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The Iowa DNR actively monitors diseases affecting deer in the state. The primary diseases that are monitored include Chronic Wasting Disease (CWD), Hemorrhagic Disease/Bluetongue (HD), and Bovine Tuberculosis (TB). The pathology and disease ecology of each have vastly different consequences for deer management.
For additional information regarding the major differences between EHD and CWD be sure to check out the chart found on the Quality Deer Management Association's website.
CWD is a neurological disease affecting primarily deer and elk. An abnormal protein, called a prion, attacks the brains of infected animals causing them to lose weight, display abnormal behavior and lose bodily functions. Signs of CWD in deer include excessive salivation, thirst and urination, loss of appetite, weight loss, listlessness and drooping ears and head. It is always fatal to the infected animal. Anyone seeing a deer exhibiting these symptoms should immediately contact the DNR.
CWD can be transferred from deer to deer via direct contact and contact with bodily fluids. Therefore, prevalence and spread increase with deer density. However, abnormal protein prions that are shed from CWD positive deer can persist in the environment for many years, which can additionally infect deer. As a result, disease prevalence is also independent of deer density. There is currently no viable vaccine. Consequently, once a wild deer herd has become infected, removal is nearly impossible and increased prevalence is extremely likely. Deer management strategies generally have focused on mitigating the prevalence and spread of the disease via population reduction or some form of isolating or quarantining infected areas. Recent research in Wyoming has found that CWD has been documented to have strong population-level effects.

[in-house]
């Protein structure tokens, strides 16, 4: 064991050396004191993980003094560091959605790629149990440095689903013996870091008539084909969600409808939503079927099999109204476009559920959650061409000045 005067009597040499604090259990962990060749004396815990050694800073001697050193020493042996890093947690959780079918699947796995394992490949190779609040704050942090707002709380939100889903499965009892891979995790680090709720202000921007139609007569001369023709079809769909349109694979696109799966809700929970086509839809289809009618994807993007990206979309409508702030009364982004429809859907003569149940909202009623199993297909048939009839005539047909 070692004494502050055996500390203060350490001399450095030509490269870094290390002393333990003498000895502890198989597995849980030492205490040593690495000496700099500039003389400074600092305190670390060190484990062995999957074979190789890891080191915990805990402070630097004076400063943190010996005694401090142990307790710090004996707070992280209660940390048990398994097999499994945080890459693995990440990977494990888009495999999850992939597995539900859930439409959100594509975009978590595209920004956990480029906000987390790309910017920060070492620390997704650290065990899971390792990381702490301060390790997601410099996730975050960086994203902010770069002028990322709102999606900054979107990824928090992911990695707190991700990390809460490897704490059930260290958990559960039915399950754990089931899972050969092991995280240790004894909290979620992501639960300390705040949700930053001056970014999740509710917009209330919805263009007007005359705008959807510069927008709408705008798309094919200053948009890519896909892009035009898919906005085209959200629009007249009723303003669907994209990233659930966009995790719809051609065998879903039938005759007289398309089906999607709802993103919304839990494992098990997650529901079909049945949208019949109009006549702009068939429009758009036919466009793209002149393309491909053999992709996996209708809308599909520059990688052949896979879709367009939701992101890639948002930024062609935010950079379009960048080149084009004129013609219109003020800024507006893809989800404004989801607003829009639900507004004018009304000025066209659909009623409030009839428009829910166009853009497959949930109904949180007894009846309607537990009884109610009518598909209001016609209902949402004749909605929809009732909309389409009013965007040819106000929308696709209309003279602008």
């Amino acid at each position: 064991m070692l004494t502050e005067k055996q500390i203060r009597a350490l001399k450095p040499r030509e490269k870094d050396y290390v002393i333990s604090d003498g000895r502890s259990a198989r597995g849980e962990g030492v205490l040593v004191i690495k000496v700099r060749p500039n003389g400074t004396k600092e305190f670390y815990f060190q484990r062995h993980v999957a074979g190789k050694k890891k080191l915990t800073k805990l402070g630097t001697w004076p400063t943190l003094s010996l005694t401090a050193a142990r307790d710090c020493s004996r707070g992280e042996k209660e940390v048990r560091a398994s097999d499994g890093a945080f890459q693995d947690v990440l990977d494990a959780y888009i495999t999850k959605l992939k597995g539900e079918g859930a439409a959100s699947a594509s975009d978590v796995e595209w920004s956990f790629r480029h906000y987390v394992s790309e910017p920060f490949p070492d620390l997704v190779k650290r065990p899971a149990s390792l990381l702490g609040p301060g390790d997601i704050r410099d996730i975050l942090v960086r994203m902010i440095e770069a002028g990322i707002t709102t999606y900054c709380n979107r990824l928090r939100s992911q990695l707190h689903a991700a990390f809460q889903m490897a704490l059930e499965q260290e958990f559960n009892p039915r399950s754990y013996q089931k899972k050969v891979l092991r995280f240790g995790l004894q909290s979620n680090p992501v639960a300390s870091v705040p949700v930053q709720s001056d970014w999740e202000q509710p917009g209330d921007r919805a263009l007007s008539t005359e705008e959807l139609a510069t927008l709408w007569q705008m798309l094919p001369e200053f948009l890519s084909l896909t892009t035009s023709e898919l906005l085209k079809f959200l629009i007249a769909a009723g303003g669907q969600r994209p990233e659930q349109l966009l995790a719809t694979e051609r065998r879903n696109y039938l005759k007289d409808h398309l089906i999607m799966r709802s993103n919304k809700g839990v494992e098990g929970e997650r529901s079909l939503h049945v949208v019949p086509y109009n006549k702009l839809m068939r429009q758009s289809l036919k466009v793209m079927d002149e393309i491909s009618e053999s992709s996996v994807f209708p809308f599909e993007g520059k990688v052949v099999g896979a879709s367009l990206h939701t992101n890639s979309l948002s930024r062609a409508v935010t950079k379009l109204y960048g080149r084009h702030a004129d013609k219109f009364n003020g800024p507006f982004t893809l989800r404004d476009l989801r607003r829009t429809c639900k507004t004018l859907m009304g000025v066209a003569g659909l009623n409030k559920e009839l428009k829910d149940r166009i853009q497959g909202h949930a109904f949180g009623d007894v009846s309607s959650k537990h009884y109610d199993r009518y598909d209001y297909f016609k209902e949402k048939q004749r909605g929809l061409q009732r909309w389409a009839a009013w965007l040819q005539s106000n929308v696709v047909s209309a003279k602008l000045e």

Population-level effect article:Chronic Wasting Disease Drives Population Decline of White-Tailed Deer (off-site)
Testing for the CWD protein is not a food safety test. Currently it is not believed that humans can contract CWD by eating venison; however, the Center for Disease Control and Prevention recommends, when hunting in areas with CWD, strongly consider having the deer tested for CWD before you eat the meat. If your animal tests positive for CWD, do not eat that animal. For further recommendations, refer to information provided by the Centers for Disease Control and Prevention.
Under Iowa law, hunters cannot transport into the state the whole carcass of any cervid (i.e., deer, elk, moose) taken from a CWD-infected area. Only the boned-out meat, the cape, and antlers attached to a clean skull plate (from which all brain tissue has been removed) are legal to transport into Iowa.
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Epizootic hemorrhagic disease and bluetongue (collectively, HD) are diseases spread by a biting midge that causes high fever in infected deer and also causes the cell walls in heart, lungs and diaphragm tissue to weaken and burst. HD cannot be transferred from deer to deer. In dry, drought years it can be worse as deer are more concentrated around water. The deer are attracted to water to combat the fever and dehydration due to the hemorrhaging. Most deer die one to four days after being infected with HD. However, the deer herd can build up an immunity to persistent strains of HD, as they have in many southern states.
HD was widely reported in 2012 and 2013 in eastern and southern Iowa. Some losses due to HD generally occur every year, but usually at low levels and in localized areas. It is important to know that HD effects are temporary, and broad scale (County or larger) population-level effects in Iowa have historically occurred infrequently. HD effects are reduced when rain disperses the deer by providing more watering areas or a heavy frost kills the midges. Because HD is frequency dependent, reductions in deer density will not affect disease prevalence. In other words, the percent of the population that will die is only dependent on the number of infected midges that bite susceptible deer.
Tuberculosis (TB) is a bacterial disease that affects the respiratory system, and is primarily transferred through respiratory secretions between individual animals, and thus prevalence and spread are density dependent. Currently there is no evidence of TB in Iowa’s deer herd. However, TB remains an important disease to monitor because it can be transferred from livestock to deer and vice versa. Deer management strategies of localized density reduction or depopulation of target areas can be successful at removing TB.